________________ CM . . . . Volume XVI Number 4. . . .September 25, 2009


The Island of Mad Scientists: Being an Excursion to the Wilds of Scotland, Involving Many Marvels of Experimental Invention, Pirates, a Heroic Cat, a Mechanical Man and a Monkey. (The Mad Misadventures of Emmaline and Rubberbones).

Howard Whitehorse. Illustrated by Bill Slavin.
Toronto, ON: Kids Can Press, 2008.
262 pp., pbk. & hc., $7.95 (pbk.), $17.95 (hc.).
ISBN 978-1-55453-237-7 (pbk.),
ISBN 978-1-55453-236-0 (hc.).

Grades 6-9 / Ages 11-14.

Review by Tanya Boudreau.

*** /4



“Afternoon tea is served, Professor Bellbuckle.” Emmaline thought that the tall Sikh liked to see the professor make a fool of himself. Aunt Lucy was not at all pleased. “I’m not at all pleased,” she declared. “This is no way to start a nice restful holiday. Violence! Assault on a servant of Her Majesty’s government. Attempts to lie to someone bearing the lawful authority of the crown!”

She stopped and broke into a grin. “And that was just me!” Emmaline wasn’t certain whether her aunt was amused or mildly hysterical. Aunt Lucy continued in a more sober vein.

“Our plans have changed. I had hoped that we would sneak out of the country with a minimum of fuss so that the government- by which I mean that silly man and his department-would simply decide to forget about Princess Purnah. I mean, as long as she’s safe and warm and not kidnapped by Russian agents, why should they worry? But today’s, um, disagreement may have changed their views. Mr. Botts might well be capable of using the telephone to speak to his superiors, and they will put all sorts of obstacles in our way. Purnah, I do wish you hadn’t spoken quite so freely.”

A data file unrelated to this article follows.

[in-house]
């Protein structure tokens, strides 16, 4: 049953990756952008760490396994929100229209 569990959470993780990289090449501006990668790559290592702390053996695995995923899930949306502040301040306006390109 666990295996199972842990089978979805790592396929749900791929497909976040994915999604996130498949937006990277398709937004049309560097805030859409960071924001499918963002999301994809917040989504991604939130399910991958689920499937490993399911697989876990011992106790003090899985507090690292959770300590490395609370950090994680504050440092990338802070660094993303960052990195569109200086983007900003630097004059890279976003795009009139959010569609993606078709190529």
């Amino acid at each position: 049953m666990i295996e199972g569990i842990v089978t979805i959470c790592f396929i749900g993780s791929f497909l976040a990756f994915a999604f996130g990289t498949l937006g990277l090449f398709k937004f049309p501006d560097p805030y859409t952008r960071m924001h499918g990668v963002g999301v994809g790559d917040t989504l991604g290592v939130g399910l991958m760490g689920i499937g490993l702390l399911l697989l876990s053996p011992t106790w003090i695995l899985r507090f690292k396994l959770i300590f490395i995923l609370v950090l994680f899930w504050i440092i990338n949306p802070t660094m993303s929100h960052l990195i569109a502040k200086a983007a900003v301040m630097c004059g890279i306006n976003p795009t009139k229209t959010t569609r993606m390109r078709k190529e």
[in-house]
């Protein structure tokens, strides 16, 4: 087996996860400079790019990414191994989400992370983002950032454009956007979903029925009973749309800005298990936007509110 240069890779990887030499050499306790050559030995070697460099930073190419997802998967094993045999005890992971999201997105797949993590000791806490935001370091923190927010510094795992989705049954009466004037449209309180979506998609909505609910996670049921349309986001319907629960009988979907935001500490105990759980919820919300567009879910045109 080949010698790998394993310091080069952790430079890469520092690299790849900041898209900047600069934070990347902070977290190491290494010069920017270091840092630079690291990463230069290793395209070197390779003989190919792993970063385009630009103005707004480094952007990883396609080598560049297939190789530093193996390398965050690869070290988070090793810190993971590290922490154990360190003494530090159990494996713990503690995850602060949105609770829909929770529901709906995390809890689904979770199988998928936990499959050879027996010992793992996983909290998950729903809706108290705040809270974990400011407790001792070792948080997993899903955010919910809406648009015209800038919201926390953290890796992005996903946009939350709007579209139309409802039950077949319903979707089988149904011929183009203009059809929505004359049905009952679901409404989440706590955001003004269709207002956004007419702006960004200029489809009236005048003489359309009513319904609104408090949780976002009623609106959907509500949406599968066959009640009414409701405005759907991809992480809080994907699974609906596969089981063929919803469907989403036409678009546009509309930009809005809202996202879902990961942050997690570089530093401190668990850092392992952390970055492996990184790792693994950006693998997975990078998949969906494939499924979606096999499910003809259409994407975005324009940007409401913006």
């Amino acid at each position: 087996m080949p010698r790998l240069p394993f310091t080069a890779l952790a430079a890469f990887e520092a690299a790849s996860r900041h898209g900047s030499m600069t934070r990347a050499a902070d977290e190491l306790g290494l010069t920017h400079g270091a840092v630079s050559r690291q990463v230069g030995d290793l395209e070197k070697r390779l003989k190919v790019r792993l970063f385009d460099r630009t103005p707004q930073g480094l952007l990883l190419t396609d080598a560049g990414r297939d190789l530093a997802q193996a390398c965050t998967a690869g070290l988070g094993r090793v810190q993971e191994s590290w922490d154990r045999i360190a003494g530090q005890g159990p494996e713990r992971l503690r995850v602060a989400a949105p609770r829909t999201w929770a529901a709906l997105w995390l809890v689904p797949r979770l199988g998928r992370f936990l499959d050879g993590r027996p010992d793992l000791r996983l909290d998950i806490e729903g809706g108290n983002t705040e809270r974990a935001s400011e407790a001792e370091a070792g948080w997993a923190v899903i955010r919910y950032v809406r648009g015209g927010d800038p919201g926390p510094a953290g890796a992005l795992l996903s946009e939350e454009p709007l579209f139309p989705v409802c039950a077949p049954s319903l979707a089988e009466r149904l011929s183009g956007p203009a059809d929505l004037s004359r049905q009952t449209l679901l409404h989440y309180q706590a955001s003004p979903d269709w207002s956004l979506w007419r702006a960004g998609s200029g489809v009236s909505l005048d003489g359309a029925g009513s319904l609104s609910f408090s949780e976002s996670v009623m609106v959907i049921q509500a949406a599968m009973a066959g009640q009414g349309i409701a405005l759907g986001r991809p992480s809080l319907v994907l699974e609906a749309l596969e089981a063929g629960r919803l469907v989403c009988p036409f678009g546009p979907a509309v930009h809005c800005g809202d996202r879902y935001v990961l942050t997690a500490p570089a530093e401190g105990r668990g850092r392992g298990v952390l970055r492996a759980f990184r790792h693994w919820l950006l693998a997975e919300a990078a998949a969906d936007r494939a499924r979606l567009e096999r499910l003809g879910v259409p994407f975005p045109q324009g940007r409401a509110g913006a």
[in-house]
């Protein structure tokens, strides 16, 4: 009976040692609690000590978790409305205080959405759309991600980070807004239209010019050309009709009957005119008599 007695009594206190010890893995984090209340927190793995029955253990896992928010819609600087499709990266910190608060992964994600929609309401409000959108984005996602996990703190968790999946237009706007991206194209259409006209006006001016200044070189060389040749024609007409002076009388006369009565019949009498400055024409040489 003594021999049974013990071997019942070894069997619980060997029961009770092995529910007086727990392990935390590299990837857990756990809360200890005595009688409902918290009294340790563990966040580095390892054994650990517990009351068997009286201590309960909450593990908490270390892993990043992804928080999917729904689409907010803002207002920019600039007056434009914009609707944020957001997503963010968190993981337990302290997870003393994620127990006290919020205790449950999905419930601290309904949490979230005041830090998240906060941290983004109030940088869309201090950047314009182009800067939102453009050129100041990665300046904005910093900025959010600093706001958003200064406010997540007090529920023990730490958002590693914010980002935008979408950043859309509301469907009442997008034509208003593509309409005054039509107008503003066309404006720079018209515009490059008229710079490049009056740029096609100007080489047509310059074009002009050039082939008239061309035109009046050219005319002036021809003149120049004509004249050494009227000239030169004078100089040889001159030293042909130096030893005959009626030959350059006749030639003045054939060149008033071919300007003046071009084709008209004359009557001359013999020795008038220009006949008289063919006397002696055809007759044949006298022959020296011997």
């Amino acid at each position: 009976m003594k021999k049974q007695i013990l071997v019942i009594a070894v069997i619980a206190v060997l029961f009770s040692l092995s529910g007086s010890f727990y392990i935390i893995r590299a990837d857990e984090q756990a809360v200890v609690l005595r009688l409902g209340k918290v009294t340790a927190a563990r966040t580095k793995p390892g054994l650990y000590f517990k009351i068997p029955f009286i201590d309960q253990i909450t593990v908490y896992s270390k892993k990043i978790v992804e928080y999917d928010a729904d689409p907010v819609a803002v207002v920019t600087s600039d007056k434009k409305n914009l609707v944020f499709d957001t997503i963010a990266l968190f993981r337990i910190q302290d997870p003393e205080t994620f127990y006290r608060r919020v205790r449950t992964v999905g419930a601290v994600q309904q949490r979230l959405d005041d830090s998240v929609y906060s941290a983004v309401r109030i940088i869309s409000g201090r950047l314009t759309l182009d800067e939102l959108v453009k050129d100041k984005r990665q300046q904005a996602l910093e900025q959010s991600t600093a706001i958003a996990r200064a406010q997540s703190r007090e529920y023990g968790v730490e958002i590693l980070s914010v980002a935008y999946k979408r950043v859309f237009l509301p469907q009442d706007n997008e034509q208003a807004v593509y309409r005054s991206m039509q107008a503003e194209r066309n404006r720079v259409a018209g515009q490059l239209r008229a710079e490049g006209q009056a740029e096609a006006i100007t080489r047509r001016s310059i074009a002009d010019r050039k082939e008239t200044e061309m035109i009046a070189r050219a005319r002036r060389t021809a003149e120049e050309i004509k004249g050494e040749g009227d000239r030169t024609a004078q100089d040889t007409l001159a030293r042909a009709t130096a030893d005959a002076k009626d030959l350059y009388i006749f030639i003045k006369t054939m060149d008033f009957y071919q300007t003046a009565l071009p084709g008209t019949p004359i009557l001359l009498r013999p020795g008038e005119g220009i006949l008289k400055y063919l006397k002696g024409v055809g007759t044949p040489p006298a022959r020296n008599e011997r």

The Island of Mad Scientists, the third in “The Mad Misadventures of Emmaline and Rubberbones” series, with the previous volumes being The Strictest School in the World and The Faceless Fiend. For the adventures in which the book’s characters find themselves enmeshed, they could blame Sherlock Holmes. It was his idea that they all run away. He knew Princess Purnah was still in danger. This is why Aunt Lucy, Professor Bellbuckle, Lal Singh, Emmaline and Robert decide it’s best to take Princess Purnah to Italy. But they never get to Italy. They arrive at the Island of Urgghh- but all at different times, and by different means. The island should be safe, as it’s inhabited by scientists, but overlooking the island is the Collector. He collects scientists (and runaway princesses if the price is right). He sees a spot in his alphabetized collection of scientists where Emmaline and Robert (two young aviation pioneers) will fit, and he has the spies and thugs to capture them. Robert is called Rubberbones because he is ‘indestruckable’ [sic], but on this trip, he will need the help of science and his friends.